On the occasion of this anniversary, the gallery, also called the Museum of Graphic Arts, presents the exhibition “Becoming Feininger”, which means something like: Feininger’s path to becoming a world famous artist. The title is the program of the exhibition with around 160 works: exhibited are caricatures with which Feininger first earned money in Berlin, then his first impressionist paintings such as the villa on the Seine, the passage to work in cubist influences, the peeling of own handwriting into graphics and paintings with crystal structures resembling prisms – when Feininger depicted villages and churches in Thuringia, he liked to assemble them in modular and kaleidoscopic fashion, arranging them in geometric grids to give order to the world, to make it understandable, as museum director Gloria Köpnick says. You can also see Feininger’s watercolors of the Baltic Sea and some works from his later years in New York. So Feininger in all phases of life, and when, if not on his 150th birthday, such a comprehensive offer would be presented, asks Köpnick. She’s right. The exhibition gives Feininger beginners a good overview and Feininger connoisseurs once again happy moments in view of its sublime and remote churches and villages, its sea with dunes and clouds, ships and cargo ships drawn in pure beauty with only some lines and colors. The works come mainly from three collections: from the Armin Rühl collection, from that of the art museum in Moritzburg / Halle and from the Hermann Klumpp collection, which would have fished not only the “Villa on Seine I” in the wastepaper basket. Klumpp met Feininger and his wife at the Bauhaus in Dessau.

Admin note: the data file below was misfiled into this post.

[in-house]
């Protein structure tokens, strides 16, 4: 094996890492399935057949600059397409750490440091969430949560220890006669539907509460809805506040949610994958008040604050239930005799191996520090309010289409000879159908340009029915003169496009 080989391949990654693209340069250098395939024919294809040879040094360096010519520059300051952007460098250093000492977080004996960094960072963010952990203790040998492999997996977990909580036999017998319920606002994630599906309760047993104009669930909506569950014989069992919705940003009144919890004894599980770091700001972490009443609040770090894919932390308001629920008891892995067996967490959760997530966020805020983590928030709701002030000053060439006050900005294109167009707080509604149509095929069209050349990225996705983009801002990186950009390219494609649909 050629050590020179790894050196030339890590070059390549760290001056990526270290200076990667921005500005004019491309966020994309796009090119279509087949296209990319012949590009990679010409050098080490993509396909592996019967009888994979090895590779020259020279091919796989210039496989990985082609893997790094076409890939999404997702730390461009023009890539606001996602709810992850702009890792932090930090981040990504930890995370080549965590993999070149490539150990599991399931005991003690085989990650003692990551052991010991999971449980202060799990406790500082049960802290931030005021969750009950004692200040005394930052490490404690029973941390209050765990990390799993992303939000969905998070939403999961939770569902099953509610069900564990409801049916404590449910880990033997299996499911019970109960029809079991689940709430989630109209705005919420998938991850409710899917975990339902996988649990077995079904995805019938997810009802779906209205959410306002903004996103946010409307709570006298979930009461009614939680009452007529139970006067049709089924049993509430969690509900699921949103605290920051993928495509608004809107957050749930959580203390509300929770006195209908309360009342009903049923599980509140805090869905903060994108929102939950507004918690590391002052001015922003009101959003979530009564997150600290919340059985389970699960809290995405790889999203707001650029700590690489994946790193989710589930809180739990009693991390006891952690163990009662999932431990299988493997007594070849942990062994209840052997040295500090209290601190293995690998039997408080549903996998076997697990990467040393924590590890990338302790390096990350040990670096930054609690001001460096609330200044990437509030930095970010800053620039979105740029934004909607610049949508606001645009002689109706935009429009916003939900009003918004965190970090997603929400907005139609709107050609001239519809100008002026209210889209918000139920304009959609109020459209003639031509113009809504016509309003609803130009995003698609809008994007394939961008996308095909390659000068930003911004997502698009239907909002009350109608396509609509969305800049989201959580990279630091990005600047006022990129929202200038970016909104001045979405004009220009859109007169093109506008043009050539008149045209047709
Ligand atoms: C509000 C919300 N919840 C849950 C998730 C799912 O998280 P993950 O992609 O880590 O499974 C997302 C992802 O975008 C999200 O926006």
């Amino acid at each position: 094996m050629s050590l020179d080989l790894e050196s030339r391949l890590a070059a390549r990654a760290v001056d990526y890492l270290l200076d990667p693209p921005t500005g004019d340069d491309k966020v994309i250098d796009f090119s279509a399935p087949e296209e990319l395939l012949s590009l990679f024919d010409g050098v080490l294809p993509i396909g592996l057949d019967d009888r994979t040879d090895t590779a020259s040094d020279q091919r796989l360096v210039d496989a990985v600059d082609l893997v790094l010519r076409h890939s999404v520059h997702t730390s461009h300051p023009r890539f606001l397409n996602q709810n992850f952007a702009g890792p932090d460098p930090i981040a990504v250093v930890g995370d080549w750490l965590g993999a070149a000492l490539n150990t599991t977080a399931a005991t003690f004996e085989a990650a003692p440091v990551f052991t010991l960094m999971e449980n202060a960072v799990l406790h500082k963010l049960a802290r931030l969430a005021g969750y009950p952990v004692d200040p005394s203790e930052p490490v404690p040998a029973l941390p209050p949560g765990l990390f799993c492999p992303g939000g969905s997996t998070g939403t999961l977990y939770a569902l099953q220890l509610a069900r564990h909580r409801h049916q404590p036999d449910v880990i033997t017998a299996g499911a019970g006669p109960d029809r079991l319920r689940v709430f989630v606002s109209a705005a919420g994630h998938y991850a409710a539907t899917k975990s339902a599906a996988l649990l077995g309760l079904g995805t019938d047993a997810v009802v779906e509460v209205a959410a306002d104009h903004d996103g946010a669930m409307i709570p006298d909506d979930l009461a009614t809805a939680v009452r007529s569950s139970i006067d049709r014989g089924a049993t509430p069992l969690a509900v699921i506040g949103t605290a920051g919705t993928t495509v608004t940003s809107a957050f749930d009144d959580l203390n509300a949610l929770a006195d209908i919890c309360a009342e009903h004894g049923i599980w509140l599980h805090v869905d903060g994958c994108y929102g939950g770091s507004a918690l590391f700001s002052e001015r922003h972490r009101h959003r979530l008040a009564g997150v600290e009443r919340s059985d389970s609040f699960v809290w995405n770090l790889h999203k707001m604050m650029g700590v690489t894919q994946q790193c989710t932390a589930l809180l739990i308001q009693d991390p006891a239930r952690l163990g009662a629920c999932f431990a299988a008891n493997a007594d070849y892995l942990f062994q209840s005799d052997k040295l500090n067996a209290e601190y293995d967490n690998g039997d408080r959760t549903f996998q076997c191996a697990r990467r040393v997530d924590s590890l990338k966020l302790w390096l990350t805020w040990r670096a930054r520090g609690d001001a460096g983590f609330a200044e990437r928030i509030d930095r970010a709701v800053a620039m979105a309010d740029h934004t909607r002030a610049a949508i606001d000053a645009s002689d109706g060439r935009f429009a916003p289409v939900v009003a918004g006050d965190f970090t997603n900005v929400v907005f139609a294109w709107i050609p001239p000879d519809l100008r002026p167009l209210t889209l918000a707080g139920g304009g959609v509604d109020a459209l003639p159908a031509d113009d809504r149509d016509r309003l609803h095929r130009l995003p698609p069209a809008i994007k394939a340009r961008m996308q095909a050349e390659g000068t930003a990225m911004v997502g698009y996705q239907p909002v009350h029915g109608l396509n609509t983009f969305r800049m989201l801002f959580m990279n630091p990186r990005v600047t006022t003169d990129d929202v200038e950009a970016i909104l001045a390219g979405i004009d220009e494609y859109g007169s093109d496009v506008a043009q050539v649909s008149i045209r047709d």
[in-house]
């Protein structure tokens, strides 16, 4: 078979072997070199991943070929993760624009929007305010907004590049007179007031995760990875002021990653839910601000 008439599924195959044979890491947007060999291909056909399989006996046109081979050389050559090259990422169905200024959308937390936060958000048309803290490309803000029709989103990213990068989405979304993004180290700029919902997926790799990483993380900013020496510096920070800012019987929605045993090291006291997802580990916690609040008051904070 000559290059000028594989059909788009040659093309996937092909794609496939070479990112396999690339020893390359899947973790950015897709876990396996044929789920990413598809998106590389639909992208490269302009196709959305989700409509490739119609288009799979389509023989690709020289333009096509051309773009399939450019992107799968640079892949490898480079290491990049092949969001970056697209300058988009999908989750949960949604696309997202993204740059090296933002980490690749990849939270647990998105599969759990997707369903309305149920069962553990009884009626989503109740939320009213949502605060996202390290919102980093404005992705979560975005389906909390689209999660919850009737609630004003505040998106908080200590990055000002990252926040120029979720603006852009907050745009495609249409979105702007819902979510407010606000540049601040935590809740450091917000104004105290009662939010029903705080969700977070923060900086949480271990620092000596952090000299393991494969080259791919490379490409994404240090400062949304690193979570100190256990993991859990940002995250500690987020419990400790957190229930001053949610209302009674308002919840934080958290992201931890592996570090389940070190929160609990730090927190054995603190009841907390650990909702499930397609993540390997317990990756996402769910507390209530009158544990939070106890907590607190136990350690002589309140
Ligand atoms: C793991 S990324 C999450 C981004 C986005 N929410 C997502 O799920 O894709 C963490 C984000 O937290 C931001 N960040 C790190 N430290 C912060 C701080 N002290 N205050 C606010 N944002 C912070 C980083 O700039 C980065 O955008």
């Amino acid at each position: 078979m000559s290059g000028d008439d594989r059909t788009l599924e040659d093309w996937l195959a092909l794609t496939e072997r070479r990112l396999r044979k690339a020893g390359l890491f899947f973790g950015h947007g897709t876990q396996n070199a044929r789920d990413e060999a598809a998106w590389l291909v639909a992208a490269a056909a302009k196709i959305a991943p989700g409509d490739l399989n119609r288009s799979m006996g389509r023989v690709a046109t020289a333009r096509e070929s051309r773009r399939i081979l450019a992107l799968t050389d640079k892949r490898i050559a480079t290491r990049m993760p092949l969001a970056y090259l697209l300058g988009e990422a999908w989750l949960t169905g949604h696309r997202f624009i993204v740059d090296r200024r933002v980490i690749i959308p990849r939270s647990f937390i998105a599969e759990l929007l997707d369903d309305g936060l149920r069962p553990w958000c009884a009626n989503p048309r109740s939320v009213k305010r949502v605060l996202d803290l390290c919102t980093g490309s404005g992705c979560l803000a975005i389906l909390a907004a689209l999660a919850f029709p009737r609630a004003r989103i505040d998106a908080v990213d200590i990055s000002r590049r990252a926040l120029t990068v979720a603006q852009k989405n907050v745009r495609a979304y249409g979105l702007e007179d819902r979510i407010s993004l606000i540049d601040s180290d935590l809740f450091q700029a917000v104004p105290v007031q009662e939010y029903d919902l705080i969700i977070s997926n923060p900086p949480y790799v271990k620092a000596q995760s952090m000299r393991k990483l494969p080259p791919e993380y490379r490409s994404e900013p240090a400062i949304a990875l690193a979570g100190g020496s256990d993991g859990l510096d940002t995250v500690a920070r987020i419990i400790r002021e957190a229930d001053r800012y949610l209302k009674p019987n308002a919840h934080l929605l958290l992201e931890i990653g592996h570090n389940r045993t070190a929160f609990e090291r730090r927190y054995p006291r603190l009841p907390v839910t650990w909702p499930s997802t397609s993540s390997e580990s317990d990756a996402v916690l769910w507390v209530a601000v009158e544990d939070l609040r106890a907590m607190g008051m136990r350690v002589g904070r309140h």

It was the peak of the painter. Feininger, born July 17, 1871 in New York City as the son of two musicians of German descent, came to Germany at the age of 16 to study music, but without further ado he studied art and at From the 1890s worked in Berlin as a cartoonist for various newspapers, among others, the emerging cyclists – and he loved to cycle himself – on the grain. From 1906, he took care of printing techniques and began to paint, encouraged by his second wife Julia Berg, with whom he had three sons (Andreas Feininger, for example, became a famous photographer); marriage to the first wife Clara Fürst had produced two daughters. In 1919 Feininger was appointed master at the Bauhaus school in Weimar to teach students. There he designed the motif for the well-known title of the Bauhaus manifesto with the “Cathedral” and then moved with the school to Dessau. Feininger became one of the most important representatives of classical modernism, but when the National Socialists increasingly pressed him as a modern artist and defamed his works, Feiningers moved to the United States, where he was also able to establish himself. Feininger died on January 13, 1956 in New York.